Who were the first ones to import vines in Piedmont? Maybe Greek or Phoenician sailors who reached the ancient coasts of Liguria in the 6th century before Christ, bringing rooted cuttings from their homeland as well as their wine-making techniques to the tribes living in the inland? Or maybe it was thanks to Etruscans, well-known to be fond of wine, excellent wine-makers and merchants of Muscat? Anyway, when the Romans reached the region the vine was already cultivated and its cultivation was just intensified and spread further on. Roman legionaries, big wine consumers, understood very soon that this region’s soil, populated by bellicose Celt-Ligurian warriors, was perfect for producing grapes and wines. The local production of wine refurnished abundantly and quickly all those armies advancing over the Alps: the wines which cheered up legionaries and centurions engaged in the conquest of British islands were Piedmontese wines, and Julius Caesar himself tasted the wines of the Langa and took a good stock of it back to Rome. Archeological finds in the towns of Alba, Pollenzo, Santa Vittoria, Asti and, in general, everywhere in Monferrato proved that vineyards were widespread as well as the related wine-crafts, such as the production of amphoras and big potori vases, used to transport this precious product.
Unfortunately when the Goths and Longobards invaded and devastated the region, the tidy Roman vineyards were quickly abandoned: it was a decline stopped just thanks to the Catholicism. In fact, the economy of monasteries and abbeys, first, for reasons of worship and, then, of trade, give a new boast to vine-cultivation in all Piedmont, so that during the Middle Ages the history of wine continued just inside the castles and the little or big monastic communities of this region. From the 13th century the first treatises about viticulture explained the cultivation techniques and quoted the names of the ancestors of our present vines: muscatellum, renexium, nebiolum…, while during the 15th and the 16th centuries several handbooks, written by distinguished tasters and bottle-makers, made people know and appreciate the virtues of Piedmontese wines which eventually reached the refined tables of the Pope in Rome. «Ameni colli dell’Asteggiano, che so pieni di fertili vigne», [Pleasant hills of the Asti region, full of fertile vineyards] that is how the Monferrato was described in the first 17th century: «A tidy and charming garden», that actually was facing the devastations caused by the wars of Succession for the conquest of the dukedom and by the plague, arrived with French and Spanish soldiers. But in spite of destructions and the abandon of vast country areas, there are very long lists of wine-producers dating back to this period.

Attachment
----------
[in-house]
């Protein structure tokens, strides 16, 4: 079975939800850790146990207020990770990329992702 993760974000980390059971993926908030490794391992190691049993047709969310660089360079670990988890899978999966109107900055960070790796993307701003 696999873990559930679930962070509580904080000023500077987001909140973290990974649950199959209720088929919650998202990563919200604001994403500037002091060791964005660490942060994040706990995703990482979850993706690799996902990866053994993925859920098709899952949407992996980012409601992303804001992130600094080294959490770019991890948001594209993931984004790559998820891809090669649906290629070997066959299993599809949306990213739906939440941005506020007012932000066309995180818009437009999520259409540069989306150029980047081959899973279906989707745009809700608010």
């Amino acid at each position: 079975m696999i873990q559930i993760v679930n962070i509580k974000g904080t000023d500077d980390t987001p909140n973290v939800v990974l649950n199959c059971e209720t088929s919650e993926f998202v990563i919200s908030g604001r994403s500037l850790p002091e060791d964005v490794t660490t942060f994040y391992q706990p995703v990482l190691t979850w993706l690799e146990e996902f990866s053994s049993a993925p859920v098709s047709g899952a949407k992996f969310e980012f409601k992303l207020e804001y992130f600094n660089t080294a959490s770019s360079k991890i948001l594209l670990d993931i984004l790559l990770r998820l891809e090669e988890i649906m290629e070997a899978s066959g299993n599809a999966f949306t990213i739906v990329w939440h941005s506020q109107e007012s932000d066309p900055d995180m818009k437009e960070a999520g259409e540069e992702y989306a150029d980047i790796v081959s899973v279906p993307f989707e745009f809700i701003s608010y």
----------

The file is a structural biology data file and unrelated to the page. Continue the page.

A document of June 1617 attests they were 37, considering the town of Nizza Monferrato only. The first real wine cataloguings, the first measures to protect local wine-productions, as well as very detailed cadastral maps, dating back to the 18th century, are examples of a new type of of vine cultivation. If once vineyards, pasturage, wheat, hemp, woods, lime-tree and silkworms were considered all together as a way of satisfying the bare necessities of life, from this moment on, the Langhe and the Monferrato found out their natural vocation for wine. Farmers began set a higher value on vineyards so that they contributed – together with the new ways of transport and the economical specialization of the region – to a change of their hills’ landscape. Monferrato’s vineyards left the plain to move on the sunnier steep slopes redrawing Monferrato’s landscape. Lawns, fields, woods, which were indispensable for supplying food and heating families, lived together beside vineyards for a long time, but the vineyards were reaching a privileged place in economy and geography: from up there, on the most beautiful and isolated slopes, they would dominate the scenery of this corner of Piedmont from this moment so far.